It is remarkable in this day and age that elected officials will on occasion pursue and enact policies in defiance of public opinion polls. Chalk it up either to courage or to a calculated political move designed to appease a very important constituency in the hope that the majority will forget it by the next election.

Such is the case with the General Assembly’s embrace of legislation permitting unlawful immigrants to obtain driver’s licenses. Both the Senate and House passed versions of the bill by relatively narrow margins in recent days. After seven hours of often contentious debate, the House passed the bill at the crack of dawn last Thursday, while the Senate took six hours to approve the bill a week later. Gov. Dannel P. Malloy has expressed support for the legislation and is sure to sign it shortly when it gets to his desk.

Lawmakers enacted this extraordinary initiative even though a Quinnipiac University poll from March showed Connecticut residents opposed to the measure by a margin of 65-31 percent.

Whether passing the law was an act of bravery or strictly a matter of pandering to a special interest is now irrelevant. It was the right thing to do for a variety of reasons. Connecticut and the nation have a problem with illegal immigration. That problem is compounded when people who are in this country illegally drive illegally. If you can’t obtain a driver’s license, then you cannot register a car or buy insurance for it. Of the 120,000 unlawful immigrants estimated by the Pew Research Center to be residing in Connecticut, about 54,000 are driving on the state’s roads without proper documentation. The presence of tens of thousands of unlicensed drivers on state roads creates obvious hazards.

In a typical traffic accident, both parties stop and wait for police to arrive. Disputes are taken up by the criminal justice system and the insurance companies. But if you’re an unlawful immigrant, you don’t have a license to drive or the required liability insurance for the car. So you flee the scene, leaving the other driver holding the ball, regardless of who was at fault in the accident.

Is this good public policy? Is it in the best interests of licensed drivers to share the roads with so many who are unencumbered by the state laws which the rest of us must obey? This is not a matter of being soft on crime. As Malloy said, there’s a reason why so many municipal police departments — in other words, law-and-order types — support this initiative. It injects an element of accountability into the no-man’s land in which most unlawful immigrants reside.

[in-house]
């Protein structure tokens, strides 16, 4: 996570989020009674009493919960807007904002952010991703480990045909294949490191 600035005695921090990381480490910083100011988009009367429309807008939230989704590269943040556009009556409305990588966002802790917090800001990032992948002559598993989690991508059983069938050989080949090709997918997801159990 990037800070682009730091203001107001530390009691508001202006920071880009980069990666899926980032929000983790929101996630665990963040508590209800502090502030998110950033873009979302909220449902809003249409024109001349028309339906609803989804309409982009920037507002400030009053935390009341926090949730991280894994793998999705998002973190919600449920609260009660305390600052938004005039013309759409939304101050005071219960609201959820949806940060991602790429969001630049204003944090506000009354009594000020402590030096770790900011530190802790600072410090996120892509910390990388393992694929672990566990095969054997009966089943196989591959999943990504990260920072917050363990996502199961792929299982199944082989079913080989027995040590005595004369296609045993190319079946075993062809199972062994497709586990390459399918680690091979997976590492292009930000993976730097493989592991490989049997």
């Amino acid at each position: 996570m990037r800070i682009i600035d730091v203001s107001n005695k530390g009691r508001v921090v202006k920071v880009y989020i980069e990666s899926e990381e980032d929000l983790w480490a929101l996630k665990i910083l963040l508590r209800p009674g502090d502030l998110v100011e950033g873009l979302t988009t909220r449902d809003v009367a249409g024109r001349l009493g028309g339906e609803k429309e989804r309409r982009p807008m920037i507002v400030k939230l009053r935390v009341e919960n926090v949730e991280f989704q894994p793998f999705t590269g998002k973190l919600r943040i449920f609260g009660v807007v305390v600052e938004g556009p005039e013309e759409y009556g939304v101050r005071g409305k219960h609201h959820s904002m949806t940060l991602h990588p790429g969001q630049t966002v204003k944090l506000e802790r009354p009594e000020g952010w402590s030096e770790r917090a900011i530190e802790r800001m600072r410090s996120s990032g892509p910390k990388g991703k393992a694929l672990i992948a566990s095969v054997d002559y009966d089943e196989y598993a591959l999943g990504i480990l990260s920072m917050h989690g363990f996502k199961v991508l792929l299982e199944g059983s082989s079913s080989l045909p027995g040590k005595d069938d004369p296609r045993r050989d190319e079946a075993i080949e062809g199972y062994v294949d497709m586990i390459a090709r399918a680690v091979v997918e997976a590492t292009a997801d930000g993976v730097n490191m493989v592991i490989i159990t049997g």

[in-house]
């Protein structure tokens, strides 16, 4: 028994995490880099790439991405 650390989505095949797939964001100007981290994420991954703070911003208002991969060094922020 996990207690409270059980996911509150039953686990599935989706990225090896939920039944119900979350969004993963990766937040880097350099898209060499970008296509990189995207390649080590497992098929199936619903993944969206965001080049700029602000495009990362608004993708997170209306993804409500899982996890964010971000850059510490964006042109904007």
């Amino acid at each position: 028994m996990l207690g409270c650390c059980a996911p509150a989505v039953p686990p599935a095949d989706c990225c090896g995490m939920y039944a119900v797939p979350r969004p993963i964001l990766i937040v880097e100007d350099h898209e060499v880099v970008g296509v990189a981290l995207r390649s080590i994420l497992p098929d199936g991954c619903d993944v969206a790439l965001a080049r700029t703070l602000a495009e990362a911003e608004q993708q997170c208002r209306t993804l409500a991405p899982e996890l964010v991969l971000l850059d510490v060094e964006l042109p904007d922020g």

Of course, the goal should be to reduce illegal immigration in the first place. But it would require an intense and unrelenting focus on border security. And even then, it’s far from clear whether we could succeed in keeping out those who are determined to risk their lives to come here. Many hardliners who say we should seal the border and deport those who are now here illegally don’t understand market economics as well as they think they do.

First, trying to stop illegal immigration will likely be as futile as trying to ban guns, alcohol, drugs, or prostitution. If people want a product, then vendors will be resourceful enough to find a way to get it to them. In the case of illegal immigration, if there are jobs and the promise of a better economic future in the U.S., then immigrants from poor countries will find a way to get here.

Second, the notion that we can round up all unlawful immigrants — estimated by various organizations to be between 10 million to 20 million — and then herd them onto buses and send them back over the border is ludicrous on its face. Conservative columnist George Will did the math and determined that — even if it were logistically possible, which it isn’t — the deportation of 11 million people would require a line of buses stretching from San Diego to Alaska. Mass deportations will never happen and we know it.

As Will pointed out, the majority of unlawful immigrants have children who were born here and are U.S. citizens. Would Americans tolerate the police state required to root out every person here illegally, separate them from their families and send them back to a country such as Mexico, where the murder rate is several times that of the U.S.?

No, I’m afraid we need practical solutions and a path to legality for those who failed to sign the guest book on the way in. And Connecticut’s legislation allowing for drivers licenses is a good first step. Kudos to the General Assembly for taking a step in the right direction, no matter what the motive.

Terry Cowgill blogs at and was an editor and senior writer for The Lakeville Journal Company. He can be found on Twitter @terrycowgill.

Connect with Terry:

Contributing op-ed columnist Terry Cowgill lives in Lakeville, is a Substack columnist and is the retired managing editor of The Berkshire Edge in Great Barrington, Mass. Follow him on Twitter @terrycowgill or email him here.

The views, opinions, positions, or strategies expressed by the author are theirs alone, and do not necessarily reflect the views, opinions, or positions of or any of the author's other employers.